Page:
Organized by Craftspace, a craft development agency based in Birmingham, England, this exhibition sets out to, in the words of curator Helen Carnac, “reflect on a slow revolution: consider ideas around time and process, material and value, site and locality, relationships to community, and the changing nature of production and consumption.” Nineteen artists represent a range of craft materials and disciplines including ceramics, textiles, and jewellery. Carnac concludes that a “slow culture quake” is underway and proposes that the exhibition “offers a thrilling reminder that every object has a story behind it and that the art of making matters hugely to all of us.” Dovecot Studios, Edinburgh, Scotland (January 18–March 22) was the second venue of a tour that will continue into 2011 in the United Kingdom.
What we today broadly term the Slow Movement began with the International Slow Food Movement in 1989. Until then, celebrating slowness had become something of a problem. Anyone who has worked with textiles knows that speed is often not an option, but we don’t spend much time talking about it. In this way, the textiles included in this exhibition struck me as work that happens to be slow, rather than electing to be slow. For example, Amy Houghton’s Cardigan Study (2008), a stop-motion animation, looks like a beautiful X-ray of a sweater slowly unravelling. To sit and watch this process is an act of patience, which is ironic because the images are, in fact, replaying faster than real time.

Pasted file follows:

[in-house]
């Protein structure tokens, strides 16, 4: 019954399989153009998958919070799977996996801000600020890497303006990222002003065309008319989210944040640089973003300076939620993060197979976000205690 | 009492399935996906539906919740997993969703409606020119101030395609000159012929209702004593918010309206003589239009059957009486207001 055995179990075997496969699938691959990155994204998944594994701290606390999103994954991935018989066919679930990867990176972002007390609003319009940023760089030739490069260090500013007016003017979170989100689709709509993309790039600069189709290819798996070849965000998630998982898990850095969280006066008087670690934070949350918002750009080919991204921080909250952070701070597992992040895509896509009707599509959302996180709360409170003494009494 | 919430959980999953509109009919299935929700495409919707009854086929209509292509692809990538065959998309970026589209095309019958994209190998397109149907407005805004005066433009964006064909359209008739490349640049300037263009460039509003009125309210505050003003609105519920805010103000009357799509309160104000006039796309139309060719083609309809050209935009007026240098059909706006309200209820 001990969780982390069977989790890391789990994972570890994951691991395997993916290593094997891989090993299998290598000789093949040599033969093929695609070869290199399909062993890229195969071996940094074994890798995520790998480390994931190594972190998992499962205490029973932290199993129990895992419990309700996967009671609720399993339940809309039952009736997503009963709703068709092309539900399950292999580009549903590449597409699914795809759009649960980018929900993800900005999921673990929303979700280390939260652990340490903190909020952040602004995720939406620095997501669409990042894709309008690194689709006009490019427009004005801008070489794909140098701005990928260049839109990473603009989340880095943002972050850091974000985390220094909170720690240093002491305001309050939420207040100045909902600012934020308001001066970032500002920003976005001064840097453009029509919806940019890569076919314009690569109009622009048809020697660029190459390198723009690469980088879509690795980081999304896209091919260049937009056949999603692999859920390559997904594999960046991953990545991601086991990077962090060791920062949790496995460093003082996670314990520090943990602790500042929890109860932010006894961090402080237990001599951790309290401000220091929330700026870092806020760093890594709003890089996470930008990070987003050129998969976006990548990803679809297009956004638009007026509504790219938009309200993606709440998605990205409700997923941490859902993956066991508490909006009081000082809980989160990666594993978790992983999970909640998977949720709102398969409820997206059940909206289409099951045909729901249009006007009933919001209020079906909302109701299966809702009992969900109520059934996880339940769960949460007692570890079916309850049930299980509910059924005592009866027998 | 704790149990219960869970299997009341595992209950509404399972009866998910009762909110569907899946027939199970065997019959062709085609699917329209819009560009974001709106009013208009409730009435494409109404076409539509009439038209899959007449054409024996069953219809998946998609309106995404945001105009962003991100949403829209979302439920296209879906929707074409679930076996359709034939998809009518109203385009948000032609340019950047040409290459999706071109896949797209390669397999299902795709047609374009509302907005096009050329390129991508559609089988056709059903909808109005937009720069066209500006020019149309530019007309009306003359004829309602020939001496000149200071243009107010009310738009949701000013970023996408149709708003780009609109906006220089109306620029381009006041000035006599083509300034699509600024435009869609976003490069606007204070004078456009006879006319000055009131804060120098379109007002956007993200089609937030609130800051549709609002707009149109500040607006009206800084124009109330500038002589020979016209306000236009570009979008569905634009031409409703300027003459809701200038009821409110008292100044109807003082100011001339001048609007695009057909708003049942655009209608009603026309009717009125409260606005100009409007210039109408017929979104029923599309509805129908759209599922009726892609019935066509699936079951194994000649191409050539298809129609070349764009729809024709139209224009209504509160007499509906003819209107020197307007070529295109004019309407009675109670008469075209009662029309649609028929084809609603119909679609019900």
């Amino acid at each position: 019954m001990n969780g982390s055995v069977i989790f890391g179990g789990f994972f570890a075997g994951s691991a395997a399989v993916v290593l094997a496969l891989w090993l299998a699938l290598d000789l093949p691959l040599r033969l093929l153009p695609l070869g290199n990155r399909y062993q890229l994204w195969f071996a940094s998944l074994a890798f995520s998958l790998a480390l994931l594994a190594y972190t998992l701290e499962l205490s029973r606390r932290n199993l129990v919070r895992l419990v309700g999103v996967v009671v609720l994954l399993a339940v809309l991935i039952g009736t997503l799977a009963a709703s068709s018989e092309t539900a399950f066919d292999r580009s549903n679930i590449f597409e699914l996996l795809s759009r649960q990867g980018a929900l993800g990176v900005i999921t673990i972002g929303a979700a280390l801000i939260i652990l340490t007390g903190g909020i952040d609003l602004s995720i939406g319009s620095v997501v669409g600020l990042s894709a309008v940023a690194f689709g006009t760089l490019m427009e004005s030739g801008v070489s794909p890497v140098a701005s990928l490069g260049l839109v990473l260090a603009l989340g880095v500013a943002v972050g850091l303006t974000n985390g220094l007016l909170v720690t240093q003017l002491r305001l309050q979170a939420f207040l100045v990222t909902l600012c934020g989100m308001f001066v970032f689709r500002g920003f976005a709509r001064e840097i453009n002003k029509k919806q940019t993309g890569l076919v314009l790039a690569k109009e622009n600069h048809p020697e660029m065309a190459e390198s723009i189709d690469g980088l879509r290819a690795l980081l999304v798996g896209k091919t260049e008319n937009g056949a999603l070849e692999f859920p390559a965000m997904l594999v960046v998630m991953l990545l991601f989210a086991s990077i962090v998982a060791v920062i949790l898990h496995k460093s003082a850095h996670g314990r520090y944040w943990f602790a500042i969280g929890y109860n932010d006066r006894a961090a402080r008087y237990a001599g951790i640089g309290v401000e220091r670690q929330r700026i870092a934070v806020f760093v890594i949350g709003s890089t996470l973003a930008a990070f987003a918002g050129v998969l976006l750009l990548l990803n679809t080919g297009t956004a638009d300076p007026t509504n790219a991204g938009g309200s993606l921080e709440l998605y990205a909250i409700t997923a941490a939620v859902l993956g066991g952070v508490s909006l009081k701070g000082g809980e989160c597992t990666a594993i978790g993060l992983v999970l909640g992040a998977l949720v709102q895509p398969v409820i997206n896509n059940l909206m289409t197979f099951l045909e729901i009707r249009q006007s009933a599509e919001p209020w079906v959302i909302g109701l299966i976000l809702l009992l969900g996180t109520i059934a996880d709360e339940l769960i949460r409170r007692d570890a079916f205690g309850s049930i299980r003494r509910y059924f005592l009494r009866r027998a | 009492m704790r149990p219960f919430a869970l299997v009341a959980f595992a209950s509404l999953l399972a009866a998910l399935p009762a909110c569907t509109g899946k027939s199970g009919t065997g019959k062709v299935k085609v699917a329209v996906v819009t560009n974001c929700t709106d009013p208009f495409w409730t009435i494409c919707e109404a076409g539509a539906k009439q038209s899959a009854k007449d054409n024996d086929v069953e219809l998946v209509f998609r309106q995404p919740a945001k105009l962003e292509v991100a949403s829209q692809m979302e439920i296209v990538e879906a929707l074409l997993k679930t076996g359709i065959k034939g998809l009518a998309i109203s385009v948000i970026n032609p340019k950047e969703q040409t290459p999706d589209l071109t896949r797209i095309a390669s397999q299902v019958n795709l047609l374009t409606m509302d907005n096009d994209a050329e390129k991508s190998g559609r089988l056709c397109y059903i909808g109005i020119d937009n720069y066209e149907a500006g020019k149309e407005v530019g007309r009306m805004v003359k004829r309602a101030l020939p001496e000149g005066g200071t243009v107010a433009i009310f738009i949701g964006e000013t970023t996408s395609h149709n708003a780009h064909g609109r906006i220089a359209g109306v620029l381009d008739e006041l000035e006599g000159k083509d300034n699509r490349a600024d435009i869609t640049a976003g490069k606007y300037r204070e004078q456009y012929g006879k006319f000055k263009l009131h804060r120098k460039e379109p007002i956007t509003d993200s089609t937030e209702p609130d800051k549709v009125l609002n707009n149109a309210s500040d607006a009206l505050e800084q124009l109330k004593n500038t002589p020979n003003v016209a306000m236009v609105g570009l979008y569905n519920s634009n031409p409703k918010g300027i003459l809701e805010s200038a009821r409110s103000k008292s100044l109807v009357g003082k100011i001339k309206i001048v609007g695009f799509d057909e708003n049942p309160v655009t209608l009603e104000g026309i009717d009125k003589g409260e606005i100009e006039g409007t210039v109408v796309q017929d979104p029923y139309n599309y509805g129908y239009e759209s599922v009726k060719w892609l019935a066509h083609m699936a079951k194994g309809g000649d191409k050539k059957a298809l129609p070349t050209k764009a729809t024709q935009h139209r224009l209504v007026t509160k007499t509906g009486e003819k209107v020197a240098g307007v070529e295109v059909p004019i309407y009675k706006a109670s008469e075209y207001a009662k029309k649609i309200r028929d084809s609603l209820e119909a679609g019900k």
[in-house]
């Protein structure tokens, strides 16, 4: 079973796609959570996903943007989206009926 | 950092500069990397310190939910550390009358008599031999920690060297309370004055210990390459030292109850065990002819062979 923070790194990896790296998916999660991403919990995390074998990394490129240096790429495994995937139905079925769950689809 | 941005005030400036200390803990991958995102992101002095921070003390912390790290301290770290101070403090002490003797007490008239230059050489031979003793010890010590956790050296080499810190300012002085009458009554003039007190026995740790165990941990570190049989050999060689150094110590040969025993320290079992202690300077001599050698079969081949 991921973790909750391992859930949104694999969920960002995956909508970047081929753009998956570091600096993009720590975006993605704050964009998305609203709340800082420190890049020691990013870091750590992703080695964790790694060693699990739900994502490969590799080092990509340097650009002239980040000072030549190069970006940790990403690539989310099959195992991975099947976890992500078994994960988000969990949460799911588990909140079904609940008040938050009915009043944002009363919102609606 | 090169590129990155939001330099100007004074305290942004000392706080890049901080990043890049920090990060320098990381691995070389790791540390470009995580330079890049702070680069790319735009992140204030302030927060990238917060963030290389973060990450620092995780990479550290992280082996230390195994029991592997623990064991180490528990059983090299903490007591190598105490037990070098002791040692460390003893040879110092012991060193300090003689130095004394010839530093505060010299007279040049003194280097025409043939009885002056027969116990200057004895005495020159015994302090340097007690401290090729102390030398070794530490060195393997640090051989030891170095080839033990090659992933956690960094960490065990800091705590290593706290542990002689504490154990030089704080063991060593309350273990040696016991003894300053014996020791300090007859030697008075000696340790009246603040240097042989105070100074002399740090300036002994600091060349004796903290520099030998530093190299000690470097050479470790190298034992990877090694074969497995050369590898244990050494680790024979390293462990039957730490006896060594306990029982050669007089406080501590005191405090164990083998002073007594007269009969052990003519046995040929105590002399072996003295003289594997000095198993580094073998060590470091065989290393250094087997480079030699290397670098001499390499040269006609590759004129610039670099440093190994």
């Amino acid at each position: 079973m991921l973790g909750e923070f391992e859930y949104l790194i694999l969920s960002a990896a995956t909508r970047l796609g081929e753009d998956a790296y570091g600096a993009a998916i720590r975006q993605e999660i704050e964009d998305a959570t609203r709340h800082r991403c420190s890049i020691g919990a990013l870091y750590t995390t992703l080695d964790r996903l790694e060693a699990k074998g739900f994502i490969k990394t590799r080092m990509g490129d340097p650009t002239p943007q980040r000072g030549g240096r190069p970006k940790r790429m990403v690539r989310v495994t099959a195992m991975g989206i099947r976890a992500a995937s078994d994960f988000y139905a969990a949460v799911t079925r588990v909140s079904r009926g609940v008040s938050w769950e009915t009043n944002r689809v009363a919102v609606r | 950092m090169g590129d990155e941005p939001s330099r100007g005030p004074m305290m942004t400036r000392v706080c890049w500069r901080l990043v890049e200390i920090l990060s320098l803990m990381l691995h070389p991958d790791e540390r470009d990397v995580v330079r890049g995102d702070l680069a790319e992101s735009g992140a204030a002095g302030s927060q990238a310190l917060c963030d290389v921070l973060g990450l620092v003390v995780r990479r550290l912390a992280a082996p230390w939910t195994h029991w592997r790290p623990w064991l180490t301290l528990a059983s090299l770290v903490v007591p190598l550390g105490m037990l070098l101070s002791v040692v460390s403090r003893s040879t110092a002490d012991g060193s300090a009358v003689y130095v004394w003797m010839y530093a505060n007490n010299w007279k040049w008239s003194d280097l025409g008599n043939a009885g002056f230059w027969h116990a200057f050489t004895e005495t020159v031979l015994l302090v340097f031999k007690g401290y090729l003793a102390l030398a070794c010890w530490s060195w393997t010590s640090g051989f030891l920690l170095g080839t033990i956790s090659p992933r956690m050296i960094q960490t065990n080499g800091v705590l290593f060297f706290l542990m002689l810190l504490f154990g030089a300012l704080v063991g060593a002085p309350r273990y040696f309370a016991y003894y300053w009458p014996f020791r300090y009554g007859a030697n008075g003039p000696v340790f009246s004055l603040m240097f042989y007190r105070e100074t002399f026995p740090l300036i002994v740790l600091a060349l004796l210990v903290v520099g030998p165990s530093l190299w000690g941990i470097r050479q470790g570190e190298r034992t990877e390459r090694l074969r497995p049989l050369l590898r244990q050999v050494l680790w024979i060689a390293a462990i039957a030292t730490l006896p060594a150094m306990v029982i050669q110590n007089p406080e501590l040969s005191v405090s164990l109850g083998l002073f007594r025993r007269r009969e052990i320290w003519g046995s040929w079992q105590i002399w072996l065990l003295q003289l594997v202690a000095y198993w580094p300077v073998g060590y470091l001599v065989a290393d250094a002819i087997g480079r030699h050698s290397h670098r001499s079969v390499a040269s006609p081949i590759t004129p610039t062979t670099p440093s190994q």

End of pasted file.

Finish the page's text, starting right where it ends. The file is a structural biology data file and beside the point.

Rebecca Earley’s upcycling project Top 100 Shirts (1999–2008) [FiberArts January/February 2009] is the antithesis of fast fashion and shows the reconsidered values now found in garments we have previously been quick to discard. Matthew Harris treats his materials with similar care in Echo Cloth No. 1 (2009); he stitches and restitches the surfaces to create a patchwork of fabrics dyed in watery, bleeding colors. In stark visual contrast is Heidrun Schimmel’s wall panel of white thread handstitched on black transparent silk and cotton fabric in Between the Lines (2004). Here the monochrome palette, composed of sections the size of a sheet of paper, suggests something mechanical that dissolves as each wavering line comes into focus (much like the grids of an Agnes Martin painting).
Sue Lawty applies the same sense of order that underpins her tapestry weaving to create Calculus (2009), a grid of tiny pebbles the artist combed from England’s northern beaches. From a distance, the pebbles suggest a graphite drawing. Closer inspection reveals the op-art effect that dances before your eyes when you try to gauge the tiny but present depth of the work. At the opposite end of this control spectrum, Shane Waltener’s Garland #21 (2009) hung like a demented spider’s web in the corner of the gallery. Viewers were invited to knit their own contribution to the work on-site, resulting in a cheerful mess of textile enthusiasm.
The Slow Movement grants us all permission to make and think slowly. While this may not fundamentally change the way many textile practitioners work, it does mean that we can talk about it again.
The exhibit will be on view at Millennium Court Arts Centre, Northern Ireland (through September 25).
FiberArts Magazine (Sept./Oct. 2010: 52-53)